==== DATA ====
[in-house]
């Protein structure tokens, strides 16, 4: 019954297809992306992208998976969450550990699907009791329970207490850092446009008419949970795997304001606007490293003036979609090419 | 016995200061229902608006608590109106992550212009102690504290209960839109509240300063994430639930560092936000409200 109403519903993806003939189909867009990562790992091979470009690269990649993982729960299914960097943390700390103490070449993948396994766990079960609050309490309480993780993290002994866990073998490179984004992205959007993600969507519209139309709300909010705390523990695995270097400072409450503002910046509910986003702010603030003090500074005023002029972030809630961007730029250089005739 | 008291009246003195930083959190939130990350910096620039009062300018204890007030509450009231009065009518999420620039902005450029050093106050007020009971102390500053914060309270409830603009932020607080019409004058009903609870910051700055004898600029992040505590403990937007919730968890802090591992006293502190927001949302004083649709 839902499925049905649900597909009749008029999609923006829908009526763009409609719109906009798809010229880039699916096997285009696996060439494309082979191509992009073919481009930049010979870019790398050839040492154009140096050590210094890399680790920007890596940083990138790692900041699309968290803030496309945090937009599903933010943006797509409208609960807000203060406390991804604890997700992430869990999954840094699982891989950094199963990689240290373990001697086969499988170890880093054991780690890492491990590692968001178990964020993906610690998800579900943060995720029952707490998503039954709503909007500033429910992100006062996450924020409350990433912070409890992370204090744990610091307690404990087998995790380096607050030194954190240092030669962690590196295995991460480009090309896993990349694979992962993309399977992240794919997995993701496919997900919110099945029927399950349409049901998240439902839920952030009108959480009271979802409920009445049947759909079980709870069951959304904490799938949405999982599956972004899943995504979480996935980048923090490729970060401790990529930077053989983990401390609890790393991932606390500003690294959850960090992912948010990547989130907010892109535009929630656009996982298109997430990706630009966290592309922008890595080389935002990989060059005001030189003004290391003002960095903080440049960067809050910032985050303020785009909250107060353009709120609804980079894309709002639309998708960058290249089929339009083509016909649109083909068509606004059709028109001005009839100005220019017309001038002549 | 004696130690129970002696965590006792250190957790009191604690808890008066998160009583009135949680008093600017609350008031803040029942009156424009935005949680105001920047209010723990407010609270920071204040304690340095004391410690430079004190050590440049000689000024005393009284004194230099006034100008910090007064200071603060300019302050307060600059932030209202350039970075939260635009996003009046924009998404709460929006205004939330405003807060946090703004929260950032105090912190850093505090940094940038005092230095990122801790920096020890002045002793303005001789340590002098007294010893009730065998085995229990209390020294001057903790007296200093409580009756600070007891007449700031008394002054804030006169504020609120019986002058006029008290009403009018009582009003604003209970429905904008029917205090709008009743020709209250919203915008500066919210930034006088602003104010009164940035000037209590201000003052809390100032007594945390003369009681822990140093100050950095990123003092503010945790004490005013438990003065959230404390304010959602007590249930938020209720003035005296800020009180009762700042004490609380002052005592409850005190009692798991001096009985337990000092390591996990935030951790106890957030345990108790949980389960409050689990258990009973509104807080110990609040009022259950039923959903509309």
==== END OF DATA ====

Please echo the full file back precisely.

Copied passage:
[in-house]
């Protein structure tokens, strides 16, 4: 019954297809992306992208998976969450550990699907009791329970207490850092446009008419949970795997304001606007490293003036979609090419 | 016995200061229902608006608590109106992550212009102690504290209960839109509240300063994430639930560092936000409200 109403519903993806003939189909867009990562790992091979470009690269990649993982729960299914960097943390700390103490070449993948396994766990079960609050309490309480993780993290002994866990073998490179984004992205959007993600969507519209139309709300909010705390523990695995270097400072409450503002910046509910986003702010603030003090500074005023002029972030809630961007730029250089005739 | 008291009246003195930083959190939130990350910096620039009062300018204890007030509450009231009065009518999420620039902005450029050093106050007020009971102390500053914060309270409830603009932020607080019409004058009903609870910051700055004898600029992040505590403990937007919730968890802090591992006293502190927001949302004083649709 839902499925049905649900597909009749008029999609923006829908009526763009409609719109906009798809010229880039699916096997285009696996060439494309082979191509992009073919481009930049010979870019790398050839040492154009140096050590210094890399680790920007890596940083990138790692900041699309968290803030496309945090937009599903933010943006797509409208609960807000203060406390991804604890997700992430869990999954840094699982891989950094199963990689240290373990001697086969499988170890880093054991780690890492491990590692968001178990964020993906610690998800579900943060995720029952707490998503039954709503909007500033429910992100006062996450924020409350990433912070409890992370204090744990610091307690404990087998995790380096607050030194954190240092030669962690590196295995991460480009090309896993990349694979992962993309399977992240794919997995993701496919997900919110099945029927399950349409049901998240439902839920952030009108959480009271979802409920009445049947759909079980709870069951959304904490799938949405999982599956972004899943995504979480996935980048923090490729970060401790990529930077053989983990401390609890790393991932606390500003690294959850960090992912948010990547989130907010892109535009929630656009996982298109997430990706630009966290592309922008890595080389935002990989060059005001030189003004290391003002960095903080440049960067809050910032985050303020785009909250107060353009709120609804980079894309709002639309998708960058290249089929339009083509016909649109083909068509606004059709028109001005009839100005220019017309001038002549 | 004696130690129970002696965590006792250190957790009191604690808890008066998160009583009135949680008093600017609350008031803040029942009156424009935005949680105001920047209010723990407010609270920071204040304690340095004391410690430079004190050590440049000689000024005393009284004194230099006034100008910090007064200071603060300019302050307060600059932030209202350039970075939260635009996003009046924009998404709460929006205004939330405003807060946090703004929260950032105090912190850093505090940094940038005092230095990122801790920096020890002045002793303005001789340590002098007294010893009730065998085995229990209390020294001057903790007296200093409580009756600070007891007449700031008394002054804030006169504020609120019986002058006029008290009403009018009582009003604003209970429905904008029917205090709008009743020709209250919203915008500066919210930034006088602003104010009164940035000037209590201000003052809390100032007594945390003369009681822990140093100050950095990123003092503010945790004490005013438990003065959230404390304010959602007590249930938020209720003035005296800020009180009762700042004490609380002052005592409850005190009692798991001096009985337990000092390591996990935030951790106890957030345990108790949980389960409050689990258990009973509104807080110990609040009022259950039923959903509309």